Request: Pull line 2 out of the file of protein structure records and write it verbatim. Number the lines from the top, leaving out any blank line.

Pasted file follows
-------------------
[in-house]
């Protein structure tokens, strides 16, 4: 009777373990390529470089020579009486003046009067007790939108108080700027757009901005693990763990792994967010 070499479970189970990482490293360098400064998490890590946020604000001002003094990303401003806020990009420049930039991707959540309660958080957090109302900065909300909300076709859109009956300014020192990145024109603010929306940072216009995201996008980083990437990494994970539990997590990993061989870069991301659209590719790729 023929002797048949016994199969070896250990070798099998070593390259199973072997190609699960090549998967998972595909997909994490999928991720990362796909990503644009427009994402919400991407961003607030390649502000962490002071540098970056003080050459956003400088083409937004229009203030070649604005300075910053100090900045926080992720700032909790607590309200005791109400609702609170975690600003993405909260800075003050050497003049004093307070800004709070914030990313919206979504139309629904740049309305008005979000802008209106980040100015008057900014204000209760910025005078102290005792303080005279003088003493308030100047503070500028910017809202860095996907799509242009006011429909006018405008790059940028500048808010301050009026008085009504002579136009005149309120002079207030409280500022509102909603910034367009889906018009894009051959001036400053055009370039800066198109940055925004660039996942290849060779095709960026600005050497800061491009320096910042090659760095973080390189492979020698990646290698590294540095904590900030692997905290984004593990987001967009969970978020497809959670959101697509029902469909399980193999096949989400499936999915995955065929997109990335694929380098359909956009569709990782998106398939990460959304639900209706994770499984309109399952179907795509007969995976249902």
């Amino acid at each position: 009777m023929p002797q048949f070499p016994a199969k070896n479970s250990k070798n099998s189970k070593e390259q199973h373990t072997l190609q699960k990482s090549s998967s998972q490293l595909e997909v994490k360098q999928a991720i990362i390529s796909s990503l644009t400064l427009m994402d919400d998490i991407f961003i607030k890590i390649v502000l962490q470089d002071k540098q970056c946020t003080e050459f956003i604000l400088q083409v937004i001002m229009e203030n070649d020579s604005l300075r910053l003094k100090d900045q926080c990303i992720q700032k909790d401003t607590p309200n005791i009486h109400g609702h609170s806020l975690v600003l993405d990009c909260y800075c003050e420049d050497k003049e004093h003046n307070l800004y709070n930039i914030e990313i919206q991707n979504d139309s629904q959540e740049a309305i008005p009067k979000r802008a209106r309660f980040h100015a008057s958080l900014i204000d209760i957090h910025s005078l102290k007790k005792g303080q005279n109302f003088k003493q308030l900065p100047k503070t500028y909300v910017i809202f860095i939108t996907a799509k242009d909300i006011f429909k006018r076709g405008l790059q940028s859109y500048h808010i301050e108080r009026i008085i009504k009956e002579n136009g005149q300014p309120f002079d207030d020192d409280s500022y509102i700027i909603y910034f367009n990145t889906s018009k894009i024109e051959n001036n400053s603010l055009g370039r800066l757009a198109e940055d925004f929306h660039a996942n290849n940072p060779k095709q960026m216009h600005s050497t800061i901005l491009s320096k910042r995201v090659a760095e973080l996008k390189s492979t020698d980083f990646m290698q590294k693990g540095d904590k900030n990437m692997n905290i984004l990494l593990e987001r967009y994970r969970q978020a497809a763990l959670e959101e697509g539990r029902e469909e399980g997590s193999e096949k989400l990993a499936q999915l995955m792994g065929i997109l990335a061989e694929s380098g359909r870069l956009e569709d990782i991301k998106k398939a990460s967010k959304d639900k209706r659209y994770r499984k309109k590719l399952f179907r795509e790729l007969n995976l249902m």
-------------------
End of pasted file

């Protein structure tokens, strides 16, 4: 009777373990390529470089020579009486003046009067007790939108108080700027757009901005693990763990792994967010 070499479970189970990482490293360098400064998490890590946020604000001002003094990303401003806020990009420049930039991707959540309660958080957090109302900065909300909300076709859109009956300014020192990145024109603010929306940072216009995201996008980083990437990494994970539990997590990993061989870069991301659209590719790729 023929002797048949016994199969070896250990070798099998070593390259199973072997190609699960090549998967998972595909997909994490999928991720990362796909990503644009427009994402919400991407961003607030390649502000962490002071540098970056003080050459956003400088083409937004229009203030070649604005300075910053100090900045926080992720700032909790607590309200005791109400609702609170975690600003993405909260800075003050050497003049004093307070800004709070914030990313919206979504139309629904740049309305008005979000802008209106980040100015008057900014204000209760910025005078102290005792303080005279003088003493308030100047503070500028910017809202860095996907799509242009006011429909006018405008790059940028500048808010301050009026008085009504002579136009005149309120002079207030409280500022509102909603910034367009889906018009894009051959001036400053055009370039800066198109940055925004660039996942290849060779095709960026600005050497800061491009320096910042090659760095973080390189492979020698990646290698590294540095904590900030692997905290984004593990987001967009969970978020497809959670959101697509029902469909399980193999096949989400499936999915995955065929997109990335694929380098359909956009569709990782998106398939990460959304639900209706994770499984309109399952179907795509007969995976249902």